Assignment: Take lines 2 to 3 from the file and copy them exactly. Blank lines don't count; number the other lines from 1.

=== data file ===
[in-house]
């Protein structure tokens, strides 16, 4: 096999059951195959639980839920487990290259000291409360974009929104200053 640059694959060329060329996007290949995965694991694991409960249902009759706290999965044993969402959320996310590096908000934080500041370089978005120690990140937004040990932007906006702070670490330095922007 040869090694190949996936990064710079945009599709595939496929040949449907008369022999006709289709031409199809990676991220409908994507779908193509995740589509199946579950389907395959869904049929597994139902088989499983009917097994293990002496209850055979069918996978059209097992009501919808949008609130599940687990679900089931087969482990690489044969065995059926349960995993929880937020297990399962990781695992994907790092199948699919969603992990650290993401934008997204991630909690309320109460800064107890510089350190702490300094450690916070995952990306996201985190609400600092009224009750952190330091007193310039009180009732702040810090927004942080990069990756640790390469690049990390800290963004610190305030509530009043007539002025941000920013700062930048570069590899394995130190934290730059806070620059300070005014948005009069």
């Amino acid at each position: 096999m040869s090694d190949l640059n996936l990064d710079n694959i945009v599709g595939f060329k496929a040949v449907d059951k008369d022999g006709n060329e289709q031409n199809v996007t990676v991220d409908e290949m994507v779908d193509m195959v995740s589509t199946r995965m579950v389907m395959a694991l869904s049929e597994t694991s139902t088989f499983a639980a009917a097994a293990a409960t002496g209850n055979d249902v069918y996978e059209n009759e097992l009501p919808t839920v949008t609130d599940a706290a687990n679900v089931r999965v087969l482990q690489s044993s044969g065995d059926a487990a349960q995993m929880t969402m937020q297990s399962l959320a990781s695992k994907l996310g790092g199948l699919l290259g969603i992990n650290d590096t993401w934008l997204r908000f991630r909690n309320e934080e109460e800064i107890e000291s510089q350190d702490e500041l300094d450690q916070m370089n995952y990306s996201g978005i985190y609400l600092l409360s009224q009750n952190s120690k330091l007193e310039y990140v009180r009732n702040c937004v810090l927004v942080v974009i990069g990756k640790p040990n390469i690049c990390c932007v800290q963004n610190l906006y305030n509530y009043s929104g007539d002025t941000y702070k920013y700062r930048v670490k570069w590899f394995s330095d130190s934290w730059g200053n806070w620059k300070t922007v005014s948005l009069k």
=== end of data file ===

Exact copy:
């Protein structure tokens, strides 16, 4: 096999059951195959639980839920487990290259000291409360974009929104200053 640059694959060329060329996007290949995965694991694991409960249902009759706290999965044993969402959320996310590096908000934080500041370089978005120690990140937004040990932007906006702070670490330095922007 040869090694190949996936990064710079945009599709595939496929040949449907008369022999006709289709031409199809990676991220409908994507779908193509995740589509199946579950389907395959869904049929597994139902088989499983009917097994293990002496209850055979069918996978059209097992009501919808949008609130599940687990679900089931087969482990690489044969065995059926349960995993929880937020297990399962990781695992994907790092199948699919969603992990650290993401934008997204991630909690309320109460800064107890510089350190702490300094450690916070995952990306996201985190609400600092009224009750952190330091007193310039009180009732702040810090927004942080990069990756640790390469690049990390800290963004610190305030509530009043007539002025941000920013700062930048570069590899394995130190934290730059806070620059300070005014948005009069």
């Amino acid at each position: 096999m040869s090694d190949l640059n996936l990064d710079n694959i945009v599709g595939f060329k496929a040949v449907d059951k008369d022999g006709n060329e289709q031409n199809v996007t990676v991220d409908e290949m994507v779908d193509m195959v995740s589509t199946r995965m579950v389907m395959a694991l869904s049929e597994t694991s139902t088989f499983a639980a009917a097994a293990a409960t002496g209850n055979d249902v069918y996978e059209n009759e097992l009501p919808t839920v949008t609130d599940a706290a687990n679900v089931r999965v087969l482990q690489s044993s044969g065995d059926a487990a349960q995993m929880t969402m937020q297990s399962l959320a990781s695992k994907l996310g790092g199948l699919l290259g969603i992990n650290d590096t993401w934008l997204r908000f991630r909690n309320e934080e109460e800064i107890e000291s510089q350190d702490e500041l300094d450690q916070m370089n995952y990306s996201g978005i985190y609400l600092l409360s009224q009750n952190s120690k330091l007193e310039y990140v009180r009732n702040c937004v810090l927004v942080v974009i990069g990756k640790p040990n390469i690049c990390c932007v800290q963004n610190l906006y305030n509530y009043s929104g007539d002025t941000y702070k920013y700062r930048v670490k570069w590899f394995s330095d130190s934290w730059g200053n806070w620059k300070t922007v005014s948005l009069k």